This week on Mikes on Mics, we spoke with Ken Case (CEO of The Omni Group) and the conversation revolved around the current iteration of OmniFocus…and even waded into the waters of what we might be able to expect from Omnifocus 2. You can listen to Episode 47 of the Mikes on Mics podcast here.

via Productivityist.com http://productivityist.com/a-case-for-getting-personal-with-productivity/

Quick tip: Using 1Password when you can’t use 1Password

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1passicon

1Password is almost always the first app I install on a new machine. It’s my key to opening all of the necessary accounts and it holds all of my software licenses. It’s literally indispensable. I’m going to just go ahead and assume you use it or are at least familiar with it and move along.

You may know this already, but there’s a hidden gem in your 1Password keychain file. If you locate the 1Password.agilekeychain file (PreferencesGeneral, first item) and right click it in Finder, you can view the package contents. Immediately inside you’ll see a file called 1Password.html. It’s a web-based means of accessing all your data without 1Password. Just open it in your browser and go.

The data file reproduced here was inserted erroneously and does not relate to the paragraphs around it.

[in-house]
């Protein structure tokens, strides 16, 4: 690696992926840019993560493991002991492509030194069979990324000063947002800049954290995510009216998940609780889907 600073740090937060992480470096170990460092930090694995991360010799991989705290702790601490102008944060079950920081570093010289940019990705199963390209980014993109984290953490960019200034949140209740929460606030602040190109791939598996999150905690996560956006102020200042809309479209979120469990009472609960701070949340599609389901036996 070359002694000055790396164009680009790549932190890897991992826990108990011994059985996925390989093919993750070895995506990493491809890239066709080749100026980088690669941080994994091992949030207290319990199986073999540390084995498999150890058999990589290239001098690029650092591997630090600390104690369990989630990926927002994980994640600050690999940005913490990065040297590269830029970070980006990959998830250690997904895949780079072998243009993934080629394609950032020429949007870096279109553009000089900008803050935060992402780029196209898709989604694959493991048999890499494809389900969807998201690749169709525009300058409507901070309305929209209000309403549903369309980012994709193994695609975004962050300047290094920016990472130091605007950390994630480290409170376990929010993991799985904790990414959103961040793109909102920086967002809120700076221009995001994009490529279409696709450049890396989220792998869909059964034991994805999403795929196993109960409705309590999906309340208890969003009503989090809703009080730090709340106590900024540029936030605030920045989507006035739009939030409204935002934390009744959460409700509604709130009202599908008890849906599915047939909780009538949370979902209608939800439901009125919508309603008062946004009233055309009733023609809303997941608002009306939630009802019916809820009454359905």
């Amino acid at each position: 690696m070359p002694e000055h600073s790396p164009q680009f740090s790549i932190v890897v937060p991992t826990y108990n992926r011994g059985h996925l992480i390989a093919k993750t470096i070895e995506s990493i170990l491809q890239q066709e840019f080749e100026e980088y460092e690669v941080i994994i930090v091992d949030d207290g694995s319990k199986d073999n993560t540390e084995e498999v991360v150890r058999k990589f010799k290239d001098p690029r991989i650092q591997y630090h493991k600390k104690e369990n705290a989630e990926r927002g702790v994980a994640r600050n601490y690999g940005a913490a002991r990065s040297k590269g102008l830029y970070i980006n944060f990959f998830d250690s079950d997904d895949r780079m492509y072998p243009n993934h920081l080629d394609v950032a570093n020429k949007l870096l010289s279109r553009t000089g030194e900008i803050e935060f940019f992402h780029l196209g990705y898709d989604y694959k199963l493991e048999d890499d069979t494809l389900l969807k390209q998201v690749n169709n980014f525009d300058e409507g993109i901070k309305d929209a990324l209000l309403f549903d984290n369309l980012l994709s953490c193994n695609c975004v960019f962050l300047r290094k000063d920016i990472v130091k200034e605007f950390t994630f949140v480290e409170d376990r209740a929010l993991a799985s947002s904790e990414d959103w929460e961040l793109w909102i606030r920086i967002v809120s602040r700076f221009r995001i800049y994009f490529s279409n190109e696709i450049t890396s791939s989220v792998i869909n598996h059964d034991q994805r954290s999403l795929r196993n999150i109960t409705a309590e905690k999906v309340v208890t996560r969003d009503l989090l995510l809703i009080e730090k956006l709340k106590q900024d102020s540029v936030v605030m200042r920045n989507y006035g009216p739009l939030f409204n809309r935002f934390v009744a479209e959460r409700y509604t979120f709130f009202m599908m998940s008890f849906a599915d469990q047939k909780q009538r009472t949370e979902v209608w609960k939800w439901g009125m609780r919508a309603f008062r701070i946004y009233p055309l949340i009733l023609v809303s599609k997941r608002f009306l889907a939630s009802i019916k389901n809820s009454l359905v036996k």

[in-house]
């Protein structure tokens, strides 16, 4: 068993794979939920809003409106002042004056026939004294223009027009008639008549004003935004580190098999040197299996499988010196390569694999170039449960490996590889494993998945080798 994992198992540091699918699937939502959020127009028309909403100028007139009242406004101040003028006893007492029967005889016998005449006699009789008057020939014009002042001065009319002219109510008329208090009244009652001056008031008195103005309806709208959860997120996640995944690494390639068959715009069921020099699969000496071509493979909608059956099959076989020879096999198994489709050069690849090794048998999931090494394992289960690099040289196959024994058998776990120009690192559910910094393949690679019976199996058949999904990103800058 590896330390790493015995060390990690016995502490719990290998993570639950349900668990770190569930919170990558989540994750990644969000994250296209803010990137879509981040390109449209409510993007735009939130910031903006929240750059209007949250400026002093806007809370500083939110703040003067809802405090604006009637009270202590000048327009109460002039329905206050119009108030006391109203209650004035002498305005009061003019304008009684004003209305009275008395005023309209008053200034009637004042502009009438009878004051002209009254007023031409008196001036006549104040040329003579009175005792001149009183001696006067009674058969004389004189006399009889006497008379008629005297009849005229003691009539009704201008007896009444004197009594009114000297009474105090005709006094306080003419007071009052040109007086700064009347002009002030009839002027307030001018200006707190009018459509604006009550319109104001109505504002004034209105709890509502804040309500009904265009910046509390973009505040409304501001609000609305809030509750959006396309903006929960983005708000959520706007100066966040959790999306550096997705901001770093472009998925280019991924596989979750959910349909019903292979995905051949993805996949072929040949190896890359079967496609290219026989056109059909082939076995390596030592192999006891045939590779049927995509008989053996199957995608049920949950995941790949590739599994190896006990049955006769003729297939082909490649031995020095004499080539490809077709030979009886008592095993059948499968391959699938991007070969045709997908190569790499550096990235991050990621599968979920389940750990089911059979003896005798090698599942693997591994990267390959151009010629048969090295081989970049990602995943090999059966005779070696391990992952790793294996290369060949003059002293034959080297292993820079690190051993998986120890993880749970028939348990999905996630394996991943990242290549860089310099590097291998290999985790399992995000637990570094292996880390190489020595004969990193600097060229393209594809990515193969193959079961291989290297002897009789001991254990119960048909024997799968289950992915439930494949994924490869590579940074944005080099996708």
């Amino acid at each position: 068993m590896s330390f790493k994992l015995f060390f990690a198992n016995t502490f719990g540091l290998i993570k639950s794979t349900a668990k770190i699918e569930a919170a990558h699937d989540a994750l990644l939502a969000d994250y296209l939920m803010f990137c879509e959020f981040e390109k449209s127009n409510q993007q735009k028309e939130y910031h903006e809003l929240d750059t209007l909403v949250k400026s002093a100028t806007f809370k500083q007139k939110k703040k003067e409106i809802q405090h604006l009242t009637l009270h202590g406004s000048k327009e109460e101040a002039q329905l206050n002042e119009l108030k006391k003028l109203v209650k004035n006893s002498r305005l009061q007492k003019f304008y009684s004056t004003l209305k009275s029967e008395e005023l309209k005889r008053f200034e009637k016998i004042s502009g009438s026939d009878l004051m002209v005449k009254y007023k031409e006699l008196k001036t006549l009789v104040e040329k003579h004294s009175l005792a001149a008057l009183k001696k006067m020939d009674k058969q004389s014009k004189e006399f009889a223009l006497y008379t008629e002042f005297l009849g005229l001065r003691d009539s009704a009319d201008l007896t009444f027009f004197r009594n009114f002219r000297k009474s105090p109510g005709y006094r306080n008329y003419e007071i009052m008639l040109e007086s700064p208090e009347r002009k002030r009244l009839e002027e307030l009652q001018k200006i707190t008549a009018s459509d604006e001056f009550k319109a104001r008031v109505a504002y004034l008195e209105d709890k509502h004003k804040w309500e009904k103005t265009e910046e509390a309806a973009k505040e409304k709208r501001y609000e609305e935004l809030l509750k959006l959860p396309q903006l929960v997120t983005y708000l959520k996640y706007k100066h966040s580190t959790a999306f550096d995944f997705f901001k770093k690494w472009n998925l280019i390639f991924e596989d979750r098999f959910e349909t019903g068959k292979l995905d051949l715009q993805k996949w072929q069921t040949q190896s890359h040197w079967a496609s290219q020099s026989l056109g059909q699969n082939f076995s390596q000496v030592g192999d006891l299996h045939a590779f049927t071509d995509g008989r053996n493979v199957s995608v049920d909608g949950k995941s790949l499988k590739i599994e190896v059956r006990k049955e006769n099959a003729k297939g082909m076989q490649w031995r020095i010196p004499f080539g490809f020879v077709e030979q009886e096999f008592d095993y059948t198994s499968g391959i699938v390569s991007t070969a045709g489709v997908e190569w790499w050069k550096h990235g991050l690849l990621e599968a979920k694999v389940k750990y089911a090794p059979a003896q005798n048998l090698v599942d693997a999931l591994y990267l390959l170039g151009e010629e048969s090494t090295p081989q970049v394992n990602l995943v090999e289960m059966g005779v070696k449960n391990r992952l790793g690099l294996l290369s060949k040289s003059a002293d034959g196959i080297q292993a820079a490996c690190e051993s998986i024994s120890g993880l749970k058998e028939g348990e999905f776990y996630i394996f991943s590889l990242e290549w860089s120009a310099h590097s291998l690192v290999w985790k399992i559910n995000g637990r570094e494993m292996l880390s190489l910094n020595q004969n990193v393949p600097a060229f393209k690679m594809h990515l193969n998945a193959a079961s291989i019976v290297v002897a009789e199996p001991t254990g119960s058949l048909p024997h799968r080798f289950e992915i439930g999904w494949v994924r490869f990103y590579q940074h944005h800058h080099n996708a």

Note that Google Chrome as of about v14 is horrible for running local files (and bookmarklets on SSL sites… another story). To avoid this, I launch Chrome with a wrapper script:

/Applications/Google\ Chrome.app/Contents/MacOS/Google\ Chrome --allow-running-insecure-content --allow-file-access-from-files &

If you don’t feel like dealing with command line flags, though, open your 1Password.html file in Safari. Whatever you do, don’t open it in Firefox — because that would mean you’d have to use Firefox. Just trying to keep you safe.

Mike Rose in the comments notes that you can use a Dropbox URL instead of accessing from the local file, avoiding the Chrome issues and alleviating the need to sync the keychain file locally. Smart one, that Mike Rose.

With this feature, you can get to your passwords even when you can’t run 1Password. Accessing your Dropbox-synced keychain file through the web interface is the most practical example. I’ve been setting up a couple of remote machines where I never intend to use the GUI and am trying to avoid installing apps in general. I install Dropbox1, though, and I can get all of the info I need without installing 1Password everywhere.